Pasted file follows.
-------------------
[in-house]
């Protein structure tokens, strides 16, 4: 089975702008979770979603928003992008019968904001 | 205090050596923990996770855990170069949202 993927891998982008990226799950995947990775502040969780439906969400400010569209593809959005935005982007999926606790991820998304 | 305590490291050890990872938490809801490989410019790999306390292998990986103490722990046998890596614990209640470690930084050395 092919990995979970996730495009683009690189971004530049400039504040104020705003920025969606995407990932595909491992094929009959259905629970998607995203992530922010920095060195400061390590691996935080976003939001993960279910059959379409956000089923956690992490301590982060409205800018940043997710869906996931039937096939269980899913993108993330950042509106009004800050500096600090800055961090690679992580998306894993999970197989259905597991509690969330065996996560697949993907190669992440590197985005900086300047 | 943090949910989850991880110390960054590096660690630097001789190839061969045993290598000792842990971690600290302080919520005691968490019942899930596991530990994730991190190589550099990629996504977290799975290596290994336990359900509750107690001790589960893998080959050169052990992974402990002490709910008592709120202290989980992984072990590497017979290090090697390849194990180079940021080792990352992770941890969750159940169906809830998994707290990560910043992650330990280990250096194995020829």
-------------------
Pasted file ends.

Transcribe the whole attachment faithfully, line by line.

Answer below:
[in-house]
């Protein structure tokens, strides 16, 4: 089975702008979770979603928003992008019968904001 | 205090050596923990996770855990170069949202 993927891998982008990226799950995947990775502040969780439906969400400010569209593809959005935005982007999926606790991820998304 | 305590490291050890990872938490809801490989410019790999306390292998990986103490722990046998890596614990209640470690930084050395 092919990995979970996730495009683009690189971004530049400039504040104020705003920025969606995407990932595909491992094929009959259905629970998607995203992530922010920095060195400061390590691996935080976003939001993960279910059959379409956000089923956690992490301590982060409205800018940043997710869906996931039937096939269980899913993108993330950042509106009004800050500096600090800055961090690679992580998306894993999970197989259905597991509690969330065996996560697949993907190669992440590197985005900086300047 | 943090949910989850991880110390960054590096660690630097001789190839061969045993290598000792842990971690600290302080919520005691968490019942899930596991530990994730991190190589550099990629996504977290799975290596290994336990359900509750107690001790589960893998080959050169052990992974402990002490709910008592709120202290989980992984072990590497017979290090090697390849194990180079940021080792990352992770941890969750159940169906809830998994707290990560910043992650330990280990250096194995020829």